Farmers and beekeepers can now remotely consult the publication’s pesticide tables on their phones or tablets. The popular guide lists 150 insecticides, fungicides, miticides, slug killers and growth disruptors—all of them now searchable by trade name or chemical name in the new app.
“It’s a smartphone world,” said the publication’s lead author, Ramesh Sagili, an entomologist and Extension bee researcher in Oregon State University’s College of Agricultural Sciences.
“Our stakeholders have been asking for an app to go along with this publication, and they’re very excited that we now have one.”
“How to Reduce Bee Poisoning” was first published in 2006. It was expanded in 2013 by coauthor Louisa Hooven, a toxicologist and bee expert in the College of Agricultural Sciences, with an extensive update of the pesticide information.
“We looked at the crops grown in the Northwest,” she said, “and then at all the products that are likely to be used when the crop is flowering—which is when the bees will be foraging. Those were the pesticides we included.”
Products are sorted into three classes: highly toxic, toxic and “no bee precautionary statement on label.” The ratings are based on the cautions and restrictions required by the Environmental Protection Agency and listed on the products’ labels, Hooven said.
In addition, the guide estimates “residual toxicity” for several of the products—that is, how long their harmful effects persist in the environment. That information, which is not required by the EPA and may or may not be on the label, came from Hooven’s extensive search through EPA risk assessment documents and the toxicology literature.
“There was some information on residual toxicity in the previous edition,” she said. “We expanded the number of products quite a lot, so we included residual toxicity information for those products for which that’s known, and we updated the information for the products already listed.”
The guide recommends best practices for managing pesticide applications to protect all bee species—not only honey bees (Apis mellifera), but mason bees (Osmia lignaria), alkali bees (Nomia melanderi) and alfalfa leafcutting bees (Megachile rotundata). These bee species are also managed as agricultural pollinators.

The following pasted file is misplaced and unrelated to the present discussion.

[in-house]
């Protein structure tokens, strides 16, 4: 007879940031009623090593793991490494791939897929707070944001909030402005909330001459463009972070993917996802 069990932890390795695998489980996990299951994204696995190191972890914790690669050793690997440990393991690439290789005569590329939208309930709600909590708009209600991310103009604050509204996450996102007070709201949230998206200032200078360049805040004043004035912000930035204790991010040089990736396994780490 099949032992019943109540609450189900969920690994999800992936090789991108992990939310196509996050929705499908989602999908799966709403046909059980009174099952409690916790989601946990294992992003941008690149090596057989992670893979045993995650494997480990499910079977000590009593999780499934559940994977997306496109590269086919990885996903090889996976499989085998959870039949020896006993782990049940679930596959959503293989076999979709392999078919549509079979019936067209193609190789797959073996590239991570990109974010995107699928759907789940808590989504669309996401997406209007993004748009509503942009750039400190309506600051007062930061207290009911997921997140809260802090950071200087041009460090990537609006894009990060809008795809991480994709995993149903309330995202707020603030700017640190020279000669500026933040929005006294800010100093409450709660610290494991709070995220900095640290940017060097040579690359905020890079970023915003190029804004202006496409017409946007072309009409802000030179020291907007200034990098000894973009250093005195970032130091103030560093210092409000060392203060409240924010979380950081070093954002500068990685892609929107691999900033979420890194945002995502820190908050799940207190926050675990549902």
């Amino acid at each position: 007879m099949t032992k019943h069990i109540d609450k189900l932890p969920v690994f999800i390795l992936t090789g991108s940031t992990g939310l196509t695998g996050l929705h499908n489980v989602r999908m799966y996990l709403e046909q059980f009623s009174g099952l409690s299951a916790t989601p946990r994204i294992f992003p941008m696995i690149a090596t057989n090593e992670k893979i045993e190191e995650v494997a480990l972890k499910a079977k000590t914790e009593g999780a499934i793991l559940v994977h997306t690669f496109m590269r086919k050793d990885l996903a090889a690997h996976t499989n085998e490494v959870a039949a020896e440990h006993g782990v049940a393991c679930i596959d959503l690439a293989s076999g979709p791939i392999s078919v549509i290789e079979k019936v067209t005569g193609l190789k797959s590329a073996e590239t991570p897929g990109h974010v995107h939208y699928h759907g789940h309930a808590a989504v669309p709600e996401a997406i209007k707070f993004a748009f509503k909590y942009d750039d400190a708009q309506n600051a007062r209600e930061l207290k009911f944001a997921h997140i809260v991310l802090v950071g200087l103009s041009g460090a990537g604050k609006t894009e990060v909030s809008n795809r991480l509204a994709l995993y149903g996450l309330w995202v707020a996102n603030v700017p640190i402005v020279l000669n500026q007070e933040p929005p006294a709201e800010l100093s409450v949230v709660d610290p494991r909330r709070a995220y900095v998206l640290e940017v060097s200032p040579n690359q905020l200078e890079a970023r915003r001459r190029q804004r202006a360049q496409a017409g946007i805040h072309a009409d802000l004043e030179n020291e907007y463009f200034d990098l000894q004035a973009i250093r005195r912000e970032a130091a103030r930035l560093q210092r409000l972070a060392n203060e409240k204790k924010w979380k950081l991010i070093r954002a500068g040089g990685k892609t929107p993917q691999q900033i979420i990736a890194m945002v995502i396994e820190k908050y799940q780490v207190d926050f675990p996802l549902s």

It also tells how to protect native ground-dwelling species such as squash bees, long-horned bees, sweat bees, mining bees and bumblebees.
“Pesticides will affect these species differently than honey bees or other managed species,” said Hooven, “because they have different life habits and are present at different times.”
West Coast agriculture is critically dependent on pollinating insects, said Sagili, who has authored or coauthored four other Extension publications on honey bees.
“Crops in the Midwest, such as corn and soybeans, don’t require insects for pollination,” he said. “But with our diversity of crops, especially our fruit trees, berries and seed crops, we really need them.”
Oregon beekeepers manage about 70,000 commercial honey bee hives, he said. The bees pollinate about 50 Oregon crops, including blueberries, cherries, pears, apples, clover, meadowfoam and vegetable seed. Sagili estimates the value of these crops at more than half a billion dollars yearly.
The best protection for bees, he said, starts with good communication between grower and beekeeper.
“Pesticide use and bee protection are not mutually exclusive,” he said. “There’s a balanced way to control pests and protect bees, both. We want this guide to be a useful tool for growers and beekeepers to make informed decisions together.”
The publication and accompanying app are available from OSU Extension and Experiment Station Communications (EESC). A user survey is included, and users are asked to complete it to guide EESC in future improvements of the app.
How to Reduce Bee Poisoning” was produced jointly by OSU, the University of Idaho and Washington State University. Its cost was underwritten by beekeeper associations in Oregon, Idaho, Washington, and California, and by the Oregon Department of Agriculture.